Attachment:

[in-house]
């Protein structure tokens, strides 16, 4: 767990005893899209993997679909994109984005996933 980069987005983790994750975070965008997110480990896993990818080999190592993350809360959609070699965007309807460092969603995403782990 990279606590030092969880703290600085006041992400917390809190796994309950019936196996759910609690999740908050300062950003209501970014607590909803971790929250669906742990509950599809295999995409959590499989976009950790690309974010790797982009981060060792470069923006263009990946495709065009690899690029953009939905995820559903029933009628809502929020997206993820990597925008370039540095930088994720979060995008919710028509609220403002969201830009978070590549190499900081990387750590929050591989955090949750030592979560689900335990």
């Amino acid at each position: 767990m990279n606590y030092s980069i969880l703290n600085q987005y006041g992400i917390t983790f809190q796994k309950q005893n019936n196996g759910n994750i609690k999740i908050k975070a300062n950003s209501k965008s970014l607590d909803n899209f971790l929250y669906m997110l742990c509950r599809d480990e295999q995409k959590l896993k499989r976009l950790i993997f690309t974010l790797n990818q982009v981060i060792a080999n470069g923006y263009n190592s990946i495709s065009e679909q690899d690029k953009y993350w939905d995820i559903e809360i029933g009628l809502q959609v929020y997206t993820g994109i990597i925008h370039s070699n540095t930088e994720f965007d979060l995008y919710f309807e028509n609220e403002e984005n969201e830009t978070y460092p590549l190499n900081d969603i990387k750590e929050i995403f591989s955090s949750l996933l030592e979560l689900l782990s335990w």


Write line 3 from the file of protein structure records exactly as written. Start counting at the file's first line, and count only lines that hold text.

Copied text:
């Amino acid at each position: 767990m990279n606590y030092s980069i969880l703290n600085q987005y006041g992400i917390t983790f809190q796994k309950q005893n019936n196996g759910n994750i609690k999740i908050k975070a300062n950003s209501k965008s970014l607590d909803n899209f971790l929250y669906m997110l742990c509950r599809d480990e295999q995409k959590l896993k499989r976009l950790i993997f690309t974010l790797n990818q982009v981060i060792a080999n470069g923006y263009n190592s990946i495709s065009e679909q690899d690029k953009y993350w939905d995820i559903e809360i029933g009628l809502q959609v929020y997206t993820g994109i990597i925008h370039s070699n540095t930088e994720f965007d979060l995008y919710f309807e028509n609220e403002e984005n969201e830009t978070y460092p590549l190499n900081d969603i990387k750590e929050i995403f591989s955090s949750l996933l030592e979560l689900l782990s335990w």